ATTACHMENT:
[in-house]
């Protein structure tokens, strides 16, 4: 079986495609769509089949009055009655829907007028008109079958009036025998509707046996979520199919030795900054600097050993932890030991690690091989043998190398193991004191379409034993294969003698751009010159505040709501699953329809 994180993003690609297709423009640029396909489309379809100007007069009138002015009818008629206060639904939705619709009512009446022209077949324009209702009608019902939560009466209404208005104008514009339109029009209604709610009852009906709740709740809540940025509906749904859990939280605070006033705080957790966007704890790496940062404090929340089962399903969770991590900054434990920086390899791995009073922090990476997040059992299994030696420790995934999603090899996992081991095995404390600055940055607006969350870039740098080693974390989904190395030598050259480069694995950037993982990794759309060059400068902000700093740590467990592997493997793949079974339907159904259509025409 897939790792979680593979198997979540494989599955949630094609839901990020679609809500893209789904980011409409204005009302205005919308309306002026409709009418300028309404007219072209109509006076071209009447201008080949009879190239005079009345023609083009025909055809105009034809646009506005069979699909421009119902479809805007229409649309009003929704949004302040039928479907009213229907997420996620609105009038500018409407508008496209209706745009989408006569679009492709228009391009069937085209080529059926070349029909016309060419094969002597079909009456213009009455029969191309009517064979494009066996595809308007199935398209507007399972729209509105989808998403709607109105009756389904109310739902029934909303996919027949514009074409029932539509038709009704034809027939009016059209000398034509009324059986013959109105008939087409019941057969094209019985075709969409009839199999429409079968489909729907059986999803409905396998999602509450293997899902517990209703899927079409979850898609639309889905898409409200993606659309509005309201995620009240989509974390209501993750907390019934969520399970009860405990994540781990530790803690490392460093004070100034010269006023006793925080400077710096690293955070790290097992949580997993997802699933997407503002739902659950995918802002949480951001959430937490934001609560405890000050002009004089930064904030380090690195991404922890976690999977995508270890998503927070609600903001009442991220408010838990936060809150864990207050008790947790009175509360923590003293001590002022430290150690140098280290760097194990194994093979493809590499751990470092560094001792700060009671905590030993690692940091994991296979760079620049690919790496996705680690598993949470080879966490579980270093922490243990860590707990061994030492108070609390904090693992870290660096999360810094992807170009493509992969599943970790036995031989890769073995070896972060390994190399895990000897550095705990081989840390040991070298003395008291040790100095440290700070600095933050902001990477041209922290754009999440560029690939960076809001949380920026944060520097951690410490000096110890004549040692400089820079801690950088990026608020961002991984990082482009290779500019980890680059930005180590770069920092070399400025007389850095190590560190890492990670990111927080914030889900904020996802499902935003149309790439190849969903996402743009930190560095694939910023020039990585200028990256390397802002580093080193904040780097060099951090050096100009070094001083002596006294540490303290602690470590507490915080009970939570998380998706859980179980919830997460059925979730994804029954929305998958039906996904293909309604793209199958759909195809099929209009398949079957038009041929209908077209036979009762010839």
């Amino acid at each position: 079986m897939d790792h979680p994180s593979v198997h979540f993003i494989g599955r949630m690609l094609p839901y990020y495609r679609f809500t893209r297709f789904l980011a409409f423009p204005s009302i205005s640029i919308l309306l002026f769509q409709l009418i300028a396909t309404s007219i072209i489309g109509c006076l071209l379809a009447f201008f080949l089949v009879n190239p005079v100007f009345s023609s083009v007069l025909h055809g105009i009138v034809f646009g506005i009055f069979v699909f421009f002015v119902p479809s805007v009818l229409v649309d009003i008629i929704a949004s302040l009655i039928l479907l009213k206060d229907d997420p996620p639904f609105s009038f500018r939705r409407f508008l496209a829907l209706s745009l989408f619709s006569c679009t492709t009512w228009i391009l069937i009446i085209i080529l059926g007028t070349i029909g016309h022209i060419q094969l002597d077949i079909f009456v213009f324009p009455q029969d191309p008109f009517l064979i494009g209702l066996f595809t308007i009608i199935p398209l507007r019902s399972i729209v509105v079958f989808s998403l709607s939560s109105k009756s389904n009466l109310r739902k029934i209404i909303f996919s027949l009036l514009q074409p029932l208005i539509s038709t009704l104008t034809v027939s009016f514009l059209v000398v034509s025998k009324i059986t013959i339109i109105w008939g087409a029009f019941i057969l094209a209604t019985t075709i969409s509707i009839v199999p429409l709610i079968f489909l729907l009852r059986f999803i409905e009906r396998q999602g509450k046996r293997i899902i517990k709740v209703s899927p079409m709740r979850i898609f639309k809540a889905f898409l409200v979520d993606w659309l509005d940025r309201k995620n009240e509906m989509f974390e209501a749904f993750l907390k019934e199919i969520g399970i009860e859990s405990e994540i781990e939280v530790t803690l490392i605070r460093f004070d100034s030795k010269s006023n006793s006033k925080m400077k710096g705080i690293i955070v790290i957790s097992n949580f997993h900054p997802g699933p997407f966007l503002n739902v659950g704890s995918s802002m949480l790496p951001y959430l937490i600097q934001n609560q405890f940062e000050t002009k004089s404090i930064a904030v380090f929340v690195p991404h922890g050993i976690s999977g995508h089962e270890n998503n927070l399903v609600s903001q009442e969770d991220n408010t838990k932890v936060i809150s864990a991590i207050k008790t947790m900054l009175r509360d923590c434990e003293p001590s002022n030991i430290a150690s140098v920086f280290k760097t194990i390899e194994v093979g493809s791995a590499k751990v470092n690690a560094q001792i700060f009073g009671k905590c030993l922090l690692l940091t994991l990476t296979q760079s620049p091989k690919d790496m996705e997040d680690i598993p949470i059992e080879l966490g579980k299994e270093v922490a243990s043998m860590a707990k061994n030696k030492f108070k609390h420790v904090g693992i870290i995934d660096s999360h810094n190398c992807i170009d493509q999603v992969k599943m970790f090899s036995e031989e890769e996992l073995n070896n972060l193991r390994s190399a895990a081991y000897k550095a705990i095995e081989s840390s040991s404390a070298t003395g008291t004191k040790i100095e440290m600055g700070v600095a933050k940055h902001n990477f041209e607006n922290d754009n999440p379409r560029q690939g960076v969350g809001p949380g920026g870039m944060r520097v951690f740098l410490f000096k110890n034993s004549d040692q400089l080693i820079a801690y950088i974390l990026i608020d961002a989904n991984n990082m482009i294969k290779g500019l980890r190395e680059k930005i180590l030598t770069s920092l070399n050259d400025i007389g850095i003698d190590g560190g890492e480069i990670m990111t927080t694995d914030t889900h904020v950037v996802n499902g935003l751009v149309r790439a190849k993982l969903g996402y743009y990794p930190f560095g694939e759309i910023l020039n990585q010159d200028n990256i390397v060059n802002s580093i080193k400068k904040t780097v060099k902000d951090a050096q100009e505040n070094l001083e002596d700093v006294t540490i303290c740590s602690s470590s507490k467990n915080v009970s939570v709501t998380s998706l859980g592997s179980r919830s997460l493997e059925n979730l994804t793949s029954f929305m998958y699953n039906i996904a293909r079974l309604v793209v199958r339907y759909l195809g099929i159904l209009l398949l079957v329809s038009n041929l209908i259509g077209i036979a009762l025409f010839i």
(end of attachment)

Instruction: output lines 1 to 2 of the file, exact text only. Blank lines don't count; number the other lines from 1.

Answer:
[in-house]
């Protein structure tokens, strides 16, 4: 079986495609769509089949009055009655829907007028008109079958009036025998509707046996979520199919030795900054600097050993932890030991690690091989043998190398193991004191379409034993294969003698751009010159505040709501699953329809 994180993003690609297709423009640029396909489309379809100007007069009138002015009818008629206060639904939705619709009512009446022209077949324009209702009608019902939560009466209404208005104008514009339109029009209604709610009852009906709740709740809540940025509906749904859990939280605070006033705080957790966007704890790496940062404090929340089962399903969770991590900054434990920086390899791995009073922090990476997040059992299994030696420790995934999603090899996992081991095995404390600055940055607006969350870039740098080693974390989904190395030598050259480069694995950037993982990794759309060059400068902000700093740590467990592997493997793949079974339907159904259509025409 897939790792979680593979198997979540494989599955949630094609839901990020679609809500893209789904980011409409204005009302205005919308309306002026409709009418300028309404007219072209109509006076071209009447201008080949009879190239005079009345023609083009025909055809105009034809646009506005069979699909421009119902479809805007229409649309009003929704949004302040039928479907009213229907997420996620609105009038500018409407508008496209209706745009989408006569679009492709228009391009069937085209080529059926070349029909016309060419094969002597079909009456213009009455029969191309009517064979494009066996595809308007199935398209507007399972729209509105989808998403709607109105009756389904109310739902029934909303996919027949514009074409029932539509038709009704034809027939009016059209000398034509009324059986013959109105008939087409019941057969094209019985075709969409009839199999429409079968489909729907059986999803409905396998999602509450293997899902517990209703899927079409979850898609639309889905898409409200993606659309509005309201995620009240989509974390209501993750907390019934969520399970009860405990994540781990530790803690490392460093004070100034010269006023006793925080400077710096690293955070790290097992949580997993997802699933997407503002739902659950995918802002949480951001959430937490934001609560405890000050002009004089930064904030380090690195991404922890976690999977995508270890998503927070609600903001009442991220408010838990936060809150864990207050008790947790009175509360923590003293001590002022430290150690140098280290760097194990194994093979493809590499751990470092560094001792700060009671905590030993690692940091994991296979760079620049690919790496996705680690598993949470080879966490579980270093922490243990860590707990061994030492108070609390904090693992870290660096999360810094992807170009493509992969599943970790036995031989890769073995070896972060390994190399895990000897550095705990081989840390040991070298003395008291040790100095440290700070600095933050902001990477041209922290754009999440560029690939960076809001949380920026944060520097951690410490000096110890004549040692400089820079801690950088990026608020961002991984990082482009290779500019980890680059930005180590770069920092070399400025007389850095190590560190890492990670990111927080914030889900904020996802499902935003149309790439190849969903996402743009930190560095694939910023020039990585200028990256390397802002580093080193904040780097060099951090050096100009070094001083002596006294540490303290602690470590507490915080009970939570998380998706859980179980919830997460059925979730994804029954929305998958039906996904293909309604793209199958759909195809099929209009398949079957038009041929209908077209036979009762010839």